Then came the usual side-takingÂ and ducking for cover:
Secretary of State John Kerryâ€™s rebuke of the Israeli government on Wednesday set off a wave of criticism from lawmakers in both parties. Republicans denounced what they said was the Obama administrationâ€™s harsh treatment of a steadfast ally and Democrats signaled that they were uneasy with Mr. Kerryâ€™s pressure on Israel, even as they praised the effort to promote Middle East peace.
Democrats named as being critical of Kerry’s speech were New York’s Sen. Chuckie Schumer (but you knew that already, didn’t Â you?),Â Sen. Benjamin L. Cardin of Maryland, Sen.Â Bill Nelson of Florida, and Rep.Â Eliot L. Engel of New York. Republicans on the whole are more loyal to Bibi Netanyahu’s Israel than they are to the U.S., so we know how they reacted.
In Europe, however, Mr. Kerryâ€™s speech was greeted warmly, with officials calling it a courageous and thoughtful effort to salvage the idea of a two-state solution for the Israelis and Palestinians. Still, across the Arab world, his harsh words for Israel were met with a collective shrug, coming at the end of eight years of Obama administration policies that left many in the Middle East frustrated. Â …
… In France, Britain and Germany, Mr. Kerryâ€™s speech was greeted with more full-throated support. Senator Nathalie Goulet, vice president of the Foreign Affairs Committee in the French Senate, said Mr. Kerry â€œis right, he is absolutely right.â€
â€œThe more there are settlements,â€ she said, â€œthe less it is likely there will be a two-state solution. But nobody ever dares condemn Israel. There is a double standard that nourishes the propaganda of the terrorists.â€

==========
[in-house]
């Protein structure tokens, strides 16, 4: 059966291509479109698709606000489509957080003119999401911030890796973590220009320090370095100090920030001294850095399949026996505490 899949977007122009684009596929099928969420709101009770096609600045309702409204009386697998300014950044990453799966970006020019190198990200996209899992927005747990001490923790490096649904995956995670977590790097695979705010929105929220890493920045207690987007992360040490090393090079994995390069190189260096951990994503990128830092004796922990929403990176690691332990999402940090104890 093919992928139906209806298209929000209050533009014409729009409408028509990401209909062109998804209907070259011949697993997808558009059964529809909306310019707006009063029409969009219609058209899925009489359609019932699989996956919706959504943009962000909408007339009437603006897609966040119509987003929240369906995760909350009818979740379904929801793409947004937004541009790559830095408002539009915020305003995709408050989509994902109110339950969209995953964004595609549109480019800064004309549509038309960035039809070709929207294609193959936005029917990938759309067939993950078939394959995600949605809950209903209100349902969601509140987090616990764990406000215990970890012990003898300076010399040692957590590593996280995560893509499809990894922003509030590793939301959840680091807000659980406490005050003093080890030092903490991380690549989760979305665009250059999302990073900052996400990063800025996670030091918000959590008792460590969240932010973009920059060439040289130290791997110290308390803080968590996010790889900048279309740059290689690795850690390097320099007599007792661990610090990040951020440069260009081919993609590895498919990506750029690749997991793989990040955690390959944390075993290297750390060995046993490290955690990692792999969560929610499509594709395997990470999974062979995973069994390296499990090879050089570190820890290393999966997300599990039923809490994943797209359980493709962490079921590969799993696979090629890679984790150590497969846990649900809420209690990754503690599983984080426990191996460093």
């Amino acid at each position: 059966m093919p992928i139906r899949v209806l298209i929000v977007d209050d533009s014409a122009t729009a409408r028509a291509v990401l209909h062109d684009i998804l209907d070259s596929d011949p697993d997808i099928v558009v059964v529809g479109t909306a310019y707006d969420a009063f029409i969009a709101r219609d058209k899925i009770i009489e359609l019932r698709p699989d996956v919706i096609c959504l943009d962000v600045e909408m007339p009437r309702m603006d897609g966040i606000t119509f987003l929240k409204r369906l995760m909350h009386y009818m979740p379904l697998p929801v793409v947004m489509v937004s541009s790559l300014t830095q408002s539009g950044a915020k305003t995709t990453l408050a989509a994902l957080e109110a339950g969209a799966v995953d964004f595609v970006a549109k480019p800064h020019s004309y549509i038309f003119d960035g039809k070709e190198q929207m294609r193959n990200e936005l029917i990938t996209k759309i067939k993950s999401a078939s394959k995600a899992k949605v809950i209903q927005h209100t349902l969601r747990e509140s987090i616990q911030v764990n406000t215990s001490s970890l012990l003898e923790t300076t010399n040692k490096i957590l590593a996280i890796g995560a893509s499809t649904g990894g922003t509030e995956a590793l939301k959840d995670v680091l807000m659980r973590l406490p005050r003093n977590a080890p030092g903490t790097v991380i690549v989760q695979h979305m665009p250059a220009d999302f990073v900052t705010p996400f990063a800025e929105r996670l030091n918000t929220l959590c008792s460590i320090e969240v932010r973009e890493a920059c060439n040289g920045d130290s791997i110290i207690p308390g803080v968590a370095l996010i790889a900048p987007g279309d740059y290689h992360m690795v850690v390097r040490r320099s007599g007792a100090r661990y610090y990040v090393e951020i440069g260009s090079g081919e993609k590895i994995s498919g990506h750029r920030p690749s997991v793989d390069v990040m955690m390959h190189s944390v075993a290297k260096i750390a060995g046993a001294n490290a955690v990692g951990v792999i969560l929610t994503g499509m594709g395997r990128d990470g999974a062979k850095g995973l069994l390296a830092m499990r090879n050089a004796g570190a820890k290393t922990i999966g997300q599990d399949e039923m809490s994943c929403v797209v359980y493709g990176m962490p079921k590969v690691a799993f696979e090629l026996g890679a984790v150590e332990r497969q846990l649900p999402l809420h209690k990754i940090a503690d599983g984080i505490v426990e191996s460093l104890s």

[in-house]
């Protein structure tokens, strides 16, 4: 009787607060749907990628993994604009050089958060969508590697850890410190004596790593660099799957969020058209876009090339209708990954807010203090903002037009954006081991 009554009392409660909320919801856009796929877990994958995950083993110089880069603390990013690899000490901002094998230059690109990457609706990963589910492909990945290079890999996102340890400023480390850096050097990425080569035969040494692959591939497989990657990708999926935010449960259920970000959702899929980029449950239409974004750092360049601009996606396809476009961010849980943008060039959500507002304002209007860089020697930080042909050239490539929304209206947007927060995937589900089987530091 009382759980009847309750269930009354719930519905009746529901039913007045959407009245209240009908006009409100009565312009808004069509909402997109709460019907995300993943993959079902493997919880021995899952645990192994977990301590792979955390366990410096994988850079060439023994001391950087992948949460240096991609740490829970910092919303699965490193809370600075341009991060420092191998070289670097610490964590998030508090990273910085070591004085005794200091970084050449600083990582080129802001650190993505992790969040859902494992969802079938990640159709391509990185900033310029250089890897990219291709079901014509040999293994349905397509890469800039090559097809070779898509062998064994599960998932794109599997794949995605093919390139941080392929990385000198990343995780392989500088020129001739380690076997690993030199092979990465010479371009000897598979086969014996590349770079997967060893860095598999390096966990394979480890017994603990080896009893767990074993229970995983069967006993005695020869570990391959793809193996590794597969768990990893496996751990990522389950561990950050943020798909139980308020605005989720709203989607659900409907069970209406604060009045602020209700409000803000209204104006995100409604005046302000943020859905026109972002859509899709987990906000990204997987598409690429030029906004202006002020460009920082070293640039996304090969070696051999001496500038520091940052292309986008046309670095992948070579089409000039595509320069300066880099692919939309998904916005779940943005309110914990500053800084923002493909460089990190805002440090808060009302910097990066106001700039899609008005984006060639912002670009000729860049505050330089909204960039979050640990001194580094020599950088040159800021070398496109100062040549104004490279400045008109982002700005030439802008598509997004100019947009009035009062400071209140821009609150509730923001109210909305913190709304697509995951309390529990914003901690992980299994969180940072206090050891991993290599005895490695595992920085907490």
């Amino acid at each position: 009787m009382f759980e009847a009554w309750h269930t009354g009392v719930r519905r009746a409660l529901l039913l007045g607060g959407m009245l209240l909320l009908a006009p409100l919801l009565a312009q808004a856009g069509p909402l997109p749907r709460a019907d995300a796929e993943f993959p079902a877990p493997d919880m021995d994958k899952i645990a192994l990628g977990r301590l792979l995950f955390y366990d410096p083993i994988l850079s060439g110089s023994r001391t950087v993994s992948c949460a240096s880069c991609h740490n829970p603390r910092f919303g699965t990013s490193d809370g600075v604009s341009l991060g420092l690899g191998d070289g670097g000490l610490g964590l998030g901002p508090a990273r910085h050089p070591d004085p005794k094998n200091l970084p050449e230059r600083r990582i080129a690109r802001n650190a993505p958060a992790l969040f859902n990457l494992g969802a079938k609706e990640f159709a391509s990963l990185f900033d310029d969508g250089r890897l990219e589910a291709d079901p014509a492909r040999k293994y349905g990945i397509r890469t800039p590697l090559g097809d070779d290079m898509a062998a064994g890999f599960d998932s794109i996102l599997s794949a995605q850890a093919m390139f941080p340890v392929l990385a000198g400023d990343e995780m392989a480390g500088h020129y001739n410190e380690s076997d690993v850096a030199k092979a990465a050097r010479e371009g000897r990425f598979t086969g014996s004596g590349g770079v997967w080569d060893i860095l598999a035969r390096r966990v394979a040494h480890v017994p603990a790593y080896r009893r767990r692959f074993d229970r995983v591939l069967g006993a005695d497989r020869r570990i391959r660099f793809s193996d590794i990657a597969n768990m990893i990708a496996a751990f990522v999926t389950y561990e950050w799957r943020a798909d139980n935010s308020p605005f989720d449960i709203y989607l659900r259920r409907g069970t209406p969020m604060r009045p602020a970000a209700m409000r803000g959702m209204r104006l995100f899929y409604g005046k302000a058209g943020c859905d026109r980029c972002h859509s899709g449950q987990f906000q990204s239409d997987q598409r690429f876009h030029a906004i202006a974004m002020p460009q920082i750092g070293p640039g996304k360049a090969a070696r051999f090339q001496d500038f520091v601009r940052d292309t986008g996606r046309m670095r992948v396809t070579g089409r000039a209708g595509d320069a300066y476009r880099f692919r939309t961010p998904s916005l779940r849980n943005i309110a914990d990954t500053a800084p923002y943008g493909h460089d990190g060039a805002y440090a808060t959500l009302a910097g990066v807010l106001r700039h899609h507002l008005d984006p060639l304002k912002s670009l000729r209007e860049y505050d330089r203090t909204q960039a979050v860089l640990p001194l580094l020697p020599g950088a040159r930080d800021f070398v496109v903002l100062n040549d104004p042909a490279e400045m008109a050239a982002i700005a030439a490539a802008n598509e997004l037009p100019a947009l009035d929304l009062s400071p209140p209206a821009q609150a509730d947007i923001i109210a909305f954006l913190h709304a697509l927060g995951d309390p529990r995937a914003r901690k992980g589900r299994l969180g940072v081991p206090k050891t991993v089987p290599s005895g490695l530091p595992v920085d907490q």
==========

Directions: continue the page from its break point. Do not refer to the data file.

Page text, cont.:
In a statement, the German foreign minister, Frank-Walter Steinmeier, praised Mr. Kerryâ€™s speech as a â€œpassionate and deeply convincingâ€ defense of â€œthe only credible wayâ€ to solve the issue: a two-state solution.
British officials said they regarded Mr. Kerryâ€™s speech as a thoughtful summary of longstanding British and European concerns about the direction of Israeli politics. Britain and France, both members of the Security Council, voted for the resolution on settlements, and France has been extremely active in pressing for a kind of peace conference, to which the Israelis have objected.
In the Arab world, analysts said the Obama administration should have spoken out sooner.
â€œAt the last five minutes of the hour, apparently Kerry and Obama are showing some courage to stand up to Israel, but it is coming too late in the game,â€ said Abdulkhaleq Abdulla, a professor of political science in the United Arab Emirates. â€œIt is after the fact. They should have shown this amount of political courage four years ago, if not eight years ago.â€
I’m withÂ Abdulkhaleq Abdulla on that one, although we know that Kerry’s predecessor in the State Department would never have given that speech. She made that clear last March. So it was up to Kerry to say what needed to be said. Fat lot of good it will do, though.